That accounting degree could get you a job with the FBI. Because very few terrorists get caught in the act, catching them often involves lengthy and detailed investigations. The investigation that tracks terrorists down can take months or even years. Since the beginning of the FBI, accountants have played a huge part in helping agents build cases against terrorists and other criminals. The FBI hires forensic accountants to help them "follow the money."
Forensic accountants contribute heavily to the intelligence cycle employed by the FBI. Terrorism takes money because these criminals need training, equipment and weapons. Someone has to pay for these purchases, or give funds to terrorists who buy them, often in small amounts. Forensic accountants receive specific training to help them piece together financial activity details. They audit and pull information from banks, investment companies, airline companies, ATM and phone records, and questionable charitable organizations. They help track down terrorists by reviewing the financial records of individuals or businesses suspected of an involvement with terrorism. They complete financial analysis of business and personal records to develop profiles that identify people or businesses as suspected terrorists or terrorism supporters.
By reviewing financial records, tracking financial activity, deposits, and withdrawals into or out of various accounts -- as designated by the FBI or another law-enforcement agency -- forensic accountants gather the financial evidence that can be used to anticipate and track suspected terrorist activity or prosecute known terrorists. In the early days of the FBI, accountants helped catch such notable criminals as Al Capone, caught on tax-evasion charges. Forensic accountants can also rebuild activity by piecing together information from multiple sources. After compiling the financial evidence, forensic accounts report their findings in investigative reports.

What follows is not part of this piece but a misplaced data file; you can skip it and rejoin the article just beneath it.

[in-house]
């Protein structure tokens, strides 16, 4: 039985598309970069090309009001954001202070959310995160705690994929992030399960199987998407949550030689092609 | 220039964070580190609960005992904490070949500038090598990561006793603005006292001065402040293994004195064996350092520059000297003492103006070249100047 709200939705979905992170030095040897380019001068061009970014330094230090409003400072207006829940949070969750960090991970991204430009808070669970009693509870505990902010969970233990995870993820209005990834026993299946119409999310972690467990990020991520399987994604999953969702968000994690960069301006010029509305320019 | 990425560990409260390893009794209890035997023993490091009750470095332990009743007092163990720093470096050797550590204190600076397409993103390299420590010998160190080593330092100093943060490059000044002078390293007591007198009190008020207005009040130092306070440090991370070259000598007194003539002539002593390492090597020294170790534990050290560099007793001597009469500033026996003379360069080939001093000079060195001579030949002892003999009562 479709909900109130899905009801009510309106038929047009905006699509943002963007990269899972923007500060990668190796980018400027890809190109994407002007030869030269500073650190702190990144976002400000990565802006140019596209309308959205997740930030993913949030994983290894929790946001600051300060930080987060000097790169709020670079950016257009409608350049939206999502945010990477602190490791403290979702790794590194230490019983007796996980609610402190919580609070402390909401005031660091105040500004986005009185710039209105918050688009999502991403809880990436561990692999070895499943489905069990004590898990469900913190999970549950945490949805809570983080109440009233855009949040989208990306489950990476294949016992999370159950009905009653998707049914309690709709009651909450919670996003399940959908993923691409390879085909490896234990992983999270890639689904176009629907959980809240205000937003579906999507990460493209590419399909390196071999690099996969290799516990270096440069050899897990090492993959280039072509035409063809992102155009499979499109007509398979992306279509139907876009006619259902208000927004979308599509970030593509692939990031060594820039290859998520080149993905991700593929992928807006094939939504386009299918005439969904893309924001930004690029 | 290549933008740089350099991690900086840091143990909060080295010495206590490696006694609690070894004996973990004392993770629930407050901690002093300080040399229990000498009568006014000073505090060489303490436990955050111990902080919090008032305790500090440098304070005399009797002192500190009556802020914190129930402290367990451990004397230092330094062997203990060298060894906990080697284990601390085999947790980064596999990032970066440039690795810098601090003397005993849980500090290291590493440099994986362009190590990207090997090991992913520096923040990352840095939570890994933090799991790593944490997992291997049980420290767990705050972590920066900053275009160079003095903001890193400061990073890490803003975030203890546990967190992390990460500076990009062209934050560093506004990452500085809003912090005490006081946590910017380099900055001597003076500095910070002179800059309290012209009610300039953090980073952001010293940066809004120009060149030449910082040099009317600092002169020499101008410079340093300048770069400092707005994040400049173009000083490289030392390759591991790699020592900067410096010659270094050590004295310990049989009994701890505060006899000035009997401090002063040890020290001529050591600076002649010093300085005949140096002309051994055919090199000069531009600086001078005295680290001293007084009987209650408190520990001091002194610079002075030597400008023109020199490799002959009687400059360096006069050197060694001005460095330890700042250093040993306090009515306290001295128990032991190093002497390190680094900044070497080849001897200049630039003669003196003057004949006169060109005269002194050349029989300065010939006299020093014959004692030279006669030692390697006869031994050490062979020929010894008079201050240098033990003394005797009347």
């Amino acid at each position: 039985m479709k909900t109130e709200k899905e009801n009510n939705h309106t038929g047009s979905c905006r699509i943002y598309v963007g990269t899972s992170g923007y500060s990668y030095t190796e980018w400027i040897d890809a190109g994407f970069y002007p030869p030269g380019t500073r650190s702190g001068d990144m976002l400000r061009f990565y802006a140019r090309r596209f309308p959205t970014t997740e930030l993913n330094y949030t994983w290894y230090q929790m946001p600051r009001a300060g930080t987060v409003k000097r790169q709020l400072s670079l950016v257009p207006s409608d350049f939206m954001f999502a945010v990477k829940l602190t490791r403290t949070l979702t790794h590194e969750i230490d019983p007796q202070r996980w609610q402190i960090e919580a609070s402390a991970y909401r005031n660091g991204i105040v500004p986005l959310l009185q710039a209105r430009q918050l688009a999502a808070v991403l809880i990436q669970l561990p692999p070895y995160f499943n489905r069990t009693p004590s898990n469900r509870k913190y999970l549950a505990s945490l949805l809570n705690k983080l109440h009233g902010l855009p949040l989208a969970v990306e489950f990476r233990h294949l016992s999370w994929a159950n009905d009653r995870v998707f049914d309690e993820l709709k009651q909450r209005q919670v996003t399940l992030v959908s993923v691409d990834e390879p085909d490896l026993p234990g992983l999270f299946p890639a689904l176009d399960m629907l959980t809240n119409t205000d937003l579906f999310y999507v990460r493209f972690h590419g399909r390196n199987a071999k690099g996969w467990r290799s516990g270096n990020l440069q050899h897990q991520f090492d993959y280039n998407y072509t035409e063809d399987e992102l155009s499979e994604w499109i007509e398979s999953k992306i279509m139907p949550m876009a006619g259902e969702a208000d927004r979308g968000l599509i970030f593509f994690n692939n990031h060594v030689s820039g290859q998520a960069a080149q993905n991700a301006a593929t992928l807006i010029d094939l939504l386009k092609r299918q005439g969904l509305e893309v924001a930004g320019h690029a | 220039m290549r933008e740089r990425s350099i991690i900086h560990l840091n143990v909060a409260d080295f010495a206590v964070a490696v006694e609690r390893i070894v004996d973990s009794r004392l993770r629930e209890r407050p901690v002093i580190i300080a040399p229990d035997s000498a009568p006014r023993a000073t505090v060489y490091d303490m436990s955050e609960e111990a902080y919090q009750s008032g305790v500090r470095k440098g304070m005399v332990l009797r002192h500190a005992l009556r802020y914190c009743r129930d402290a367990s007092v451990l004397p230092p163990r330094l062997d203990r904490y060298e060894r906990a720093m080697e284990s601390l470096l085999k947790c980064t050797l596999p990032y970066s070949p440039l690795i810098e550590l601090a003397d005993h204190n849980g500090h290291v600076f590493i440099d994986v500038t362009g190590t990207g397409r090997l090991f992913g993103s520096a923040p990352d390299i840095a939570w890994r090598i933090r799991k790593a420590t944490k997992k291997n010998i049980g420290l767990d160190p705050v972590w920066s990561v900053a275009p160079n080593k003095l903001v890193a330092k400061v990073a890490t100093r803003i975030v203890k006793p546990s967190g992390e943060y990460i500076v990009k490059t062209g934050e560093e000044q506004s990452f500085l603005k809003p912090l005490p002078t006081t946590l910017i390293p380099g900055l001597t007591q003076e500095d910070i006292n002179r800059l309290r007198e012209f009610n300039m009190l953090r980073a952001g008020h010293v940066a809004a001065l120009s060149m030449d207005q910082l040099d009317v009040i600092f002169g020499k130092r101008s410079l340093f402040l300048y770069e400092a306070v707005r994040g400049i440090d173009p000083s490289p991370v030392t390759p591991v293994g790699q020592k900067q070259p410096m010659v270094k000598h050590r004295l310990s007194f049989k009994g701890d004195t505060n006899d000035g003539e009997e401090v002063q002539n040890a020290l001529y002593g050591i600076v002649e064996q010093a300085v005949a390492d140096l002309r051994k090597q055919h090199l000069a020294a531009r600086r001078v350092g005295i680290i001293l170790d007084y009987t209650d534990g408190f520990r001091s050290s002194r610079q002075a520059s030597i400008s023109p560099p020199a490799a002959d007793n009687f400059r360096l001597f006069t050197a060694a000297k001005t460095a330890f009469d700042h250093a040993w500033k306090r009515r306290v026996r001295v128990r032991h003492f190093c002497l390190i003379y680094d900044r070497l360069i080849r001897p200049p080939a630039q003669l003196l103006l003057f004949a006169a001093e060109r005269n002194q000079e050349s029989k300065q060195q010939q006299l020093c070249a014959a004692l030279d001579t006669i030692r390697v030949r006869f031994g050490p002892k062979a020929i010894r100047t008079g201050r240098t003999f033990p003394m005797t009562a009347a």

Tracing Funding Sources
Terrorism activity starts with finding the businesses or people who fund these criminals. A forensic accountant spends a lot of time tracing funding sources and interrelated transactions to determine terrorist activity. In 2009, the FBI developed the forensic accountant position as an investigative-support function for both terrorism and other illegal financial crimes. Since 9/11, the FBI has forensic accountants track a variety of financial transactions that could involve large money transfers, sleeper cells and terrorist training.
Some forensic accountants testify in court on their findings. They meet with prosecutors to build the case against terrorists. They discuss strategies and proceedings before a case goes to trial. Once a judicial case begins, some forensic accountants may testify on behalf of law-enforcement agencies, such as the FBI, as expert witnesses. Forensic accountants must be familiar with accounting principles and practices, law-enforcement policies and procedures, as well as federal rules of evidence, security protocols on a national level, and courtroom proceedings.
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